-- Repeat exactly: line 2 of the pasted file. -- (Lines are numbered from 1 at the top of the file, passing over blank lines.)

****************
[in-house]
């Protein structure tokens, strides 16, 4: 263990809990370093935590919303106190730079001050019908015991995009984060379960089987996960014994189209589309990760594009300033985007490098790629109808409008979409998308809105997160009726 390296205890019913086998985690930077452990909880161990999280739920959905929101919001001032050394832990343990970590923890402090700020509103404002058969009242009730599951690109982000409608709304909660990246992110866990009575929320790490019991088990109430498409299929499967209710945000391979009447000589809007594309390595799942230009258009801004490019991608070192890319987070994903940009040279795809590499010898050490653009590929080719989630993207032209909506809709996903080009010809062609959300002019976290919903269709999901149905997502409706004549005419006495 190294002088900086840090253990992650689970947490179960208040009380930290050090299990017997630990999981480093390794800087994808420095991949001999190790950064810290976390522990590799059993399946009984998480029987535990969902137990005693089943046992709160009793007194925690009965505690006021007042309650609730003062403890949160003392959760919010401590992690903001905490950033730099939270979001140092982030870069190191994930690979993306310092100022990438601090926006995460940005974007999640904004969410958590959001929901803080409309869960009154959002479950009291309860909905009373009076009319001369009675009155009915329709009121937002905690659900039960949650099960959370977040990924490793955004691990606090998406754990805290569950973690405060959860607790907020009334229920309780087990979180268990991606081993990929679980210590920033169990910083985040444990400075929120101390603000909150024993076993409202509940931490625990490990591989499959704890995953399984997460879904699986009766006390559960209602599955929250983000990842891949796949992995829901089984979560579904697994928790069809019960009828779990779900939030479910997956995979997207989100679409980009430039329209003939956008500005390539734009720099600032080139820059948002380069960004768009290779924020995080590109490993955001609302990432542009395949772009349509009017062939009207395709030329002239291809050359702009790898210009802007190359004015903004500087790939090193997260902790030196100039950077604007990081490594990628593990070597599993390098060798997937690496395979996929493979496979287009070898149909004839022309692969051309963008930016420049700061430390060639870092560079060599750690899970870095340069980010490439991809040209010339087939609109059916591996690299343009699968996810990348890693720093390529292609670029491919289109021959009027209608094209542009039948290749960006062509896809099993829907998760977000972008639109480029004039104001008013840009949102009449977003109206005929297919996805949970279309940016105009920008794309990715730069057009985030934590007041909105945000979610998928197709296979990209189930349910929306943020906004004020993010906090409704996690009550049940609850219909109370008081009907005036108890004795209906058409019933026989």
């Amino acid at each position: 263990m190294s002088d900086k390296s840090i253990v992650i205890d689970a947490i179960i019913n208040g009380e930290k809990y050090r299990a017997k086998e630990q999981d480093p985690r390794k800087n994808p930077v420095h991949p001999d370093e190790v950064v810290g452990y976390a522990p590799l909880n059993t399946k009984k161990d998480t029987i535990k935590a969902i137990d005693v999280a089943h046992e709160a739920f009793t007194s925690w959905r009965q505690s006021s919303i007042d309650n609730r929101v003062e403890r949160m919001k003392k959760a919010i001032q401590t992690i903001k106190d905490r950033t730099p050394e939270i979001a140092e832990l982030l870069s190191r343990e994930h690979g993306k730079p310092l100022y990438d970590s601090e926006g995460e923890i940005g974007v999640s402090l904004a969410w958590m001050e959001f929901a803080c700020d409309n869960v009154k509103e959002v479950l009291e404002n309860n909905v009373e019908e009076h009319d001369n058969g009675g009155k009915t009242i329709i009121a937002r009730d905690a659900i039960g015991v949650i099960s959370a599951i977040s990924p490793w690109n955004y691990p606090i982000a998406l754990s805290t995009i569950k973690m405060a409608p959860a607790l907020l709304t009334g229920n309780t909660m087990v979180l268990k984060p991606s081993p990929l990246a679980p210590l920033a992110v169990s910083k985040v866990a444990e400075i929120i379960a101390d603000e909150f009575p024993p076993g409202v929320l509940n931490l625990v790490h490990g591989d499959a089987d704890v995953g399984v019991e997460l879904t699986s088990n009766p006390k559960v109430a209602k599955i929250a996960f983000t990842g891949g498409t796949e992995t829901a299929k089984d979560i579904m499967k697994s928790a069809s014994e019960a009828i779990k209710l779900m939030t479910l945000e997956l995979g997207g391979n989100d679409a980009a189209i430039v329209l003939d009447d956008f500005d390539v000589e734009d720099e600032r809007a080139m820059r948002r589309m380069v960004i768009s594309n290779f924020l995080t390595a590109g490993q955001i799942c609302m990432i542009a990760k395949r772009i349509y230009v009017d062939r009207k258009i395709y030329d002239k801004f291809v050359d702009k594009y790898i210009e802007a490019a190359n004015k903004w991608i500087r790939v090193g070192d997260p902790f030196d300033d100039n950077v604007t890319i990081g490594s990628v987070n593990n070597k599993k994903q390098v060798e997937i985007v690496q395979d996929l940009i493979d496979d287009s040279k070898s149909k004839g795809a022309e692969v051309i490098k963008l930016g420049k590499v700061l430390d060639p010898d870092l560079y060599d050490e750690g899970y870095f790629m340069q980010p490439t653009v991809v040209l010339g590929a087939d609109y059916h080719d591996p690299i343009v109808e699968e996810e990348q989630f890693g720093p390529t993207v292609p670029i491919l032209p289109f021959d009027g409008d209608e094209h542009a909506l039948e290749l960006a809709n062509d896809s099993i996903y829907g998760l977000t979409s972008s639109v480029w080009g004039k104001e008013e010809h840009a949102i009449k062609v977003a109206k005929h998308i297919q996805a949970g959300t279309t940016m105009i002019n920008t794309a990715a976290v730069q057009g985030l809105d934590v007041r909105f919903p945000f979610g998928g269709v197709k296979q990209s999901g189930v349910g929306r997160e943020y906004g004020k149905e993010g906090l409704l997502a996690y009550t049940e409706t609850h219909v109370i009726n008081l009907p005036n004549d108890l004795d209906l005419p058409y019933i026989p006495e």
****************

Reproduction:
């Protein structure tokens, strides 16, 4: 263990809990370093935590919303106190730079001050019908015991995009984060379960089987996960014994189209589309990760594009300033985007490098790629109808409008979409998308809105997160009726 390296205890019913086998985690930077452990909880161990999280739920959905929101919001001032050394832990343990970590923890402090700020509103404002058969009242009730599951690109982000409608709304909660990246992110866990009575929320790490019991088990109430498409299929499967209710945000391979009447000589809007594309390595799942230009258009801004490019991608070192890319987070994903940009040279795809590499010898050490653009590929080719989630993207032209909506809709996903080009010809062609959300002019976290919903269709999901149905997502409706004549005419006495 190294002088900086840090253990992650689970947490179960208040009380930290050090299990017997630990999981480093390794800087994808420095991949001999190790950064810290976390522990590799059993399946009984998480029987535990969902137990005693089943046992709160009793007194925690009965505690006021007042309650609730003062403890949160003392959760919010401590992690903001905490950033730099939270979001140092982030870069190191994930690979993306310092100022990438601090926006995460940005974007999640904004969410958590959001929901803080409309869960009154959002479950009291309860909905009373009076009319001369009675009155009915329709009121937002905690659900039960949650099960959370977040990924490793955004691990606090998406754990805290569950973690405060959860607790907020009334229920309780087990979180268990991606081993990929679980210590920033169990910083985040444990400075929120101390603000909150024993076993409202509940931490625990490990591989499959704890995953399984997460879904699986009766006390559960209602599955929250983000990842891949796949992995829901089984979560579904697994928790069809019960009828779990779900939030479910997956995979997207989100679409980009430039329209003939956008500005390539734009720099600032080139820059948002380069960004768009290779924020995080590109490993955001609302990432542009395949772009349509009017062939009207395709030329002239291809050359702009790898210009802007190359004015903004500087790939090193997260902790030196100039950077604007990081490594990628593990070597599993390098060798997937690496395979996929493979496979287009070898149909004839022309692969051309963008930016420049700061430390060639870092560079060599750690899970870095340069980010490439991809040209010339087939609109059916591996690299343009699968996810990348890693720093390529292609670029491919289109021959009027209608094209542009039948290749960006062509896809099993829907998760977000972008639109480029004039104001008013840009949102009449977003109206005929297919996805949970279309940016105009920008794309990715730069057009985030934590007041909105945000979610998928197709296979990209189930349910929306943020906004004020993010906090409704996690009550049940609850219909109370008081009907005036108890004795209906058409019933026989």